This model of Fiat now seems pretty rare, although only last year one was advertised for £500. It is probably the one that was owned by the celebrated engine designer, Green, who died not so long ago at a very venerable age. Incidentally, two of his prize-winning aero-engines are preserved in the Science Museum in Kensington, and the whole collection of engines there well repays serious study. One soon finds oneself mentally installing some of these beautiful pieces of machinery in imaginary motor-cars! I would be most gratified to hear from anyone who now owns a Fiat 519.
S. Croydon. R. A. Stevenson.
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Reading your interesting article on Sunbeams at Wolverhampton in your last issue of Motor Sport, I note that you mention that Mr. Moores has the only side-valve 24-h.p. model left in running order apart from Mr. True’s car in Washington D.C. This is incorrect as there exists another side-valve 24-h.p. standard tourer in Kent, circa 1919, which is in excellent condition. However, I am not at liberty to disclose its whereabouts.
The standard tourers were quite immense on the 24-h.p.. chassis with splined Sankey wheels. Whereas Mr. Edward True’s car has the more desirable aluminium four-seater sports body, this is a rare car indeed.
Recently I have learned from a colleague in India that yet another 24-h.p. model, the same as Mr. True’s, has been found in India. This was supplied new to H. H. The Maharajah of Patiala and co-habited with an early 30/98 Vauxhall.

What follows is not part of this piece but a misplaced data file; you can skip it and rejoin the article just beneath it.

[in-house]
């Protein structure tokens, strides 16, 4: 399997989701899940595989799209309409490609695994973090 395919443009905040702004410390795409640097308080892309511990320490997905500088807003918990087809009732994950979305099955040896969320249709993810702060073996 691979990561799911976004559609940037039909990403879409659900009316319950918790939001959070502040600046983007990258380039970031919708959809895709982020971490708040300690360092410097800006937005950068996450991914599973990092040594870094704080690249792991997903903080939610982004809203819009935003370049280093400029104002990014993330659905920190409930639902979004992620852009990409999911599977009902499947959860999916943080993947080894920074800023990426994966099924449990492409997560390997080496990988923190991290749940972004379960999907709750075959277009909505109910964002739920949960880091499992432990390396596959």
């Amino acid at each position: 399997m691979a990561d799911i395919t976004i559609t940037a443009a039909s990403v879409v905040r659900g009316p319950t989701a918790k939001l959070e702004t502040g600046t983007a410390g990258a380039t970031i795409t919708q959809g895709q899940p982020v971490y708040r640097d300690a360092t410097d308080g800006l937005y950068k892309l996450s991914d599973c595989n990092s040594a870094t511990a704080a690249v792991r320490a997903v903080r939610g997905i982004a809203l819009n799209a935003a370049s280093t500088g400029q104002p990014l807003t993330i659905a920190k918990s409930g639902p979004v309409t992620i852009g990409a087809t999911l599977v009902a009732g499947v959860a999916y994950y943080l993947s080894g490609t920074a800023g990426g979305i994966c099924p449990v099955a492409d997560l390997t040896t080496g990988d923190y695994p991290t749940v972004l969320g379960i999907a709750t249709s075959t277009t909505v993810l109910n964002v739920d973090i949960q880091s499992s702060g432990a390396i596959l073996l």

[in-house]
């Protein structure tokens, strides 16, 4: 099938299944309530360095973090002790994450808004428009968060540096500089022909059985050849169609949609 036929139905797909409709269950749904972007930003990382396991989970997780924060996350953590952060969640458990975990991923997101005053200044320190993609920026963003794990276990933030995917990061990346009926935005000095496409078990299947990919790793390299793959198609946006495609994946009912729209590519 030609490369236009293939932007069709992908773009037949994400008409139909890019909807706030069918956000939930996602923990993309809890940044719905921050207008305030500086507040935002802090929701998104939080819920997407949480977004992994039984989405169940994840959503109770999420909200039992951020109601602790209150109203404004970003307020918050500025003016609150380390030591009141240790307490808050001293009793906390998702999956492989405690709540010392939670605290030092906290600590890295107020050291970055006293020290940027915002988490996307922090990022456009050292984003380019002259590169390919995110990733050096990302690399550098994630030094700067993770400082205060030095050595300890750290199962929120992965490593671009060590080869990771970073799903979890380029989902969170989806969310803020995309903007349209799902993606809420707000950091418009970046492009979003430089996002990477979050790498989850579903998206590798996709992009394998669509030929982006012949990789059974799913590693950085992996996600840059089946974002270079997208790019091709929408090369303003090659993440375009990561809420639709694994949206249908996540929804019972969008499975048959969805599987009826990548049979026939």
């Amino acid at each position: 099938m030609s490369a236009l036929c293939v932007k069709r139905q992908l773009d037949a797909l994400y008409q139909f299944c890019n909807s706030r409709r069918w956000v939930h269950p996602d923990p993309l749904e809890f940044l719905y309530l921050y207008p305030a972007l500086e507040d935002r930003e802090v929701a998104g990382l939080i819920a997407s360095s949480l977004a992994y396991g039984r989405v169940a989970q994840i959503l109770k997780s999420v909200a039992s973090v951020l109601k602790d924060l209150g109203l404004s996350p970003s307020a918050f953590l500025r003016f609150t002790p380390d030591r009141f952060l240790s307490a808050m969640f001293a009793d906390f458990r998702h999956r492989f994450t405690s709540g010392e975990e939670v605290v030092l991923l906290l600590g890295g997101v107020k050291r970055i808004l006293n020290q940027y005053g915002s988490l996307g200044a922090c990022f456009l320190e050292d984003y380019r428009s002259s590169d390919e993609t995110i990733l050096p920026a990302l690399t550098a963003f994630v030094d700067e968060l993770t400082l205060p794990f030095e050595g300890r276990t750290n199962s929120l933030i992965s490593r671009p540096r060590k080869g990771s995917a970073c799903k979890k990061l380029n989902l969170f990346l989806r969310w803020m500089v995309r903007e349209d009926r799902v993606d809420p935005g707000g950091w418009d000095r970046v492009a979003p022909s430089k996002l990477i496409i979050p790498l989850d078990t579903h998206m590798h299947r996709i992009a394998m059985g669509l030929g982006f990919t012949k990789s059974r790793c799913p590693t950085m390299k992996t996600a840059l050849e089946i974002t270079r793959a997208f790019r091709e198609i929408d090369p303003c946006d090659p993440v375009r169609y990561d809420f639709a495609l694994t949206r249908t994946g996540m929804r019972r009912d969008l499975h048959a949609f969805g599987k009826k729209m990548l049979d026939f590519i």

It would appear, therefore, that at least four side-valve 24-h.p. models exist. I am sure that the “Dreadnought” will be pleased about this.
Harrow-on-the-hill. K. Gates
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A Vintage Special
I was very interested to read W. B.’s article in the August issue referring to vintage specials.
At present I am rebuilding a car which the log book describes as a Morris/Riley, and was first registered in 1929 (No. LG 2533).
The car can only be described as a vintage special, and I am anxious that it will be recognised as such by the V.S.C.C.
Although the car is unquestionably a hybrid built for competition, the attention to detail and general finish are hard to discern from a factory-built car.
I would be indebted to any readers who can recognise the car (and the intrepid past owner) from the photograph, and furnish me with any details of its history.
Minety, Wilts. R.H.E. Manners.
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That Austin V12 Engine
Like your correspondent Mr. T. J. Henry I am a former Austin Apprentice, and whilst I remember very well a big narrow-angle V12-cylinder engine that stood in a part of the Service Department Stores for a long time during the ‘twenties, this unit had vertical overhead valves operated by tubular steel push-rods via hollow steel rockers.
Upon this mechanical detail my memory is quite clear, just as it is that the only overhead camshaft engines that I ever saw at Longbridge were the Sunbeam Arab 1, upon which I worked for some time, and the Wolseley-built Hispano Suizas that were fitted to the SE5 biplanes that Austins turned out during the 1914/18 war period.
Nor did I hear the term “Pa” Austin, although once when talking to me, his Private Secretary, Mr. R. Howitt, referred to him affectionately as the “Great White Chief”. To us he was “The Old Man”.
Elsewhere in your October issue it is suggested that you people in Wilson’s Trades-Union-dominated Welfare State would like to exchange Governments with us. With our rate of Income Tax, and freedom from Stamp Duty on cheques, Death Duties, and Capital Gains Tax, and our retention of corporal punishment for certain offences: not on your Nellie!
Onchan, Isle of Man. R. W. (Bob) Burgess.